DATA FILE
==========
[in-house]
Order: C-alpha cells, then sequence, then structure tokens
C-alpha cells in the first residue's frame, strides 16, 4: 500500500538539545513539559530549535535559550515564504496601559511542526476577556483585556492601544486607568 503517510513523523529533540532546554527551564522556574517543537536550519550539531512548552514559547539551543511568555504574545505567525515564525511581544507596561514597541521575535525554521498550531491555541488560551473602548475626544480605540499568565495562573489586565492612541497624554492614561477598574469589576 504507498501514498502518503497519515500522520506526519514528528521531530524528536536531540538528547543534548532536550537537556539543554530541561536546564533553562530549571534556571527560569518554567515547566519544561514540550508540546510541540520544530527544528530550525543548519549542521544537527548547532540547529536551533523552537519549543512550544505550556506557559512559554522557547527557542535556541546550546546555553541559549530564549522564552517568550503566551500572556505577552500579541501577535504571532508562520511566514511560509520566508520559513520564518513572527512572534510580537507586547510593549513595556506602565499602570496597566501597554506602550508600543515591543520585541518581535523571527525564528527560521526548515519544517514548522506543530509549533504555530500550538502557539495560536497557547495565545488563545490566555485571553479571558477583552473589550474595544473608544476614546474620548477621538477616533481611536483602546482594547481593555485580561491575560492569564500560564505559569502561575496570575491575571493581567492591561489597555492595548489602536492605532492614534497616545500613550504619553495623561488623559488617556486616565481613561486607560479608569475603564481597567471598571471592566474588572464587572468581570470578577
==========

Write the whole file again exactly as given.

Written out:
[in-house]
Order: C-alpha cells, then sequence, then structure tokens
C-alpha cells in the first residue's frame, strides 16, 4: 500500500538539545513539559530549535535559550515564504496601559511542526476577556483585556492601544486607568 503517510513523523529533540532546554527551564522556574517543537536550519550539531512548552514559547539551543511568555504574545505567525515564525511581544507596561514597541521575535525554521498550531491555541488560551473602548475626544480605540499568565495562573489586565492612541497624554492614561477598574469589576 504507498501514498502518503497519515500522520506526519514528528521531530524528536536531540538528547543534548532536550537537556539543554530541561536546564533553562530549571534556571527560569518554567515547566519544561514540550508540546510541540520544530527544528530550525543548519549542521544537527548547532540547529536551533523552537519549543512550544505550556506557559512559554522557547527557542535556541546550546546555553541559549530564549522564552517568550503566551500572556505577552500579541501577535504571532508562520511566514511560509520566508520559513520564518513572527512572534510580537507586547510593549513595556506602565499602570496597566501597554506602550508600543515591543520585541518581535523571527525564528527560521526548515519544517514548522506543530509549533504555530500550538502557539495560536497557547495565545488563545490566555485571553479571558477583552473589550474595544473608544476614546474620548477621538477616533481611536483602546482594547481593555485580561491575560492569564500560564505559569502561575496570575491575571493581567492591561489597555492595548489602536492605532492614534497616545500613550504619553495623561488623559488617556486616565481613561486607560479608569475603564481597567471598571471592566474588572464587572468581570470578577